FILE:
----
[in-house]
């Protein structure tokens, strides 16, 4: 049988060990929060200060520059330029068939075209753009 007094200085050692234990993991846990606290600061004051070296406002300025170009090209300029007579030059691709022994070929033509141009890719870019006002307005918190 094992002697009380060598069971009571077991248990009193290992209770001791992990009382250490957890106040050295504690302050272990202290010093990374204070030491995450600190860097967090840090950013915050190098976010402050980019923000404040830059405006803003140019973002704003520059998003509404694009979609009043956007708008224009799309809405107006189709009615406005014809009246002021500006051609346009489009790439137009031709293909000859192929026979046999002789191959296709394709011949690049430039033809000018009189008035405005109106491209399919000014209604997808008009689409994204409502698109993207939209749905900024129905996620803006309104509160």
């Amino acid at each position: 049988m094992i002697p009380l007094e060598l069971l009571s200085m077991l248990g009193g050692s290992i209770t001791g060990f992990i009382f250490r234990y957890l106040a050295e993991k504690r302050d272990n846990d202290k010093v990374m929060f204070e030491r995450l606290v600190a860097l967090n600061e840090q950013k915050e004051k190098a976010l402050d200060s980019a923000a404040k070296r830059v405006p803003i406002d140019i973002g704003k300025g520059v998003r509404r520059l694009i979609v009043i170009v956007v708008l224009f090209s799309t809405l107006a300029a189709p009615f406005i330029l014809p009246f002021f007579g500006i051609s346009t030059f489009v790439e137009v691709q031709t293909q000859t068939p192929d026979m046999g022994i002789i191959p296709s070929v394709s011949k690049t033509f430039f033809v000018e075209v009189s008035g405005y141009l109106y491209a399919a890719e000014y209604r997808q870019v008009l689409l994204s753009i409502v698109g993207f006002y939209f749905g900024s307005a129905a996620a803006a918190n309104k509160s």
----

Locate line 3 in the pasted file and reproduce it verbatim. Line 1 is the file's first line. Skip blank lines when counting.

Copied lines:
């Amino acid at each position: 049988m094992i002697p009380l007094e060598l069971l009571s200085m077991l248990g009193g050692s290992i209770t001791g060990f992990i009382f250490r234990y957890l106040a050295e993991k504690r302050d272990n846990d202290k010093v990374m929060f204070e030491r995450l606290v600190a860097l967090n600061e840090q950013k915050e004051k190098a976010l402050d200060s980019a923000a404040k070296r830059v405006p803003i406002d140019i973002g704003k300025g520059v998003r509404r520059l694009i979609v009043i170009v956007v708008l224009f090209s799309t809405l107006a300029a189709p009615f406005i330029l014809p009246f002021f007579g500006i051609s346009t030059f489009v790439e137009v691709q031709t293909q000859t068939p192929d026979m046999g022994i002789i191959p296709s070929v394709s011949k690049t033509f430039f033809v000018e075209v009189s008035g405005y141009l109106y491209a399919a890719e000014y209604r997808q870019v008009l689409l994204s753009i409502v698109g993207f006002y939209f749905g900024s307005a129905a996620a803006a918190n309104k509160s």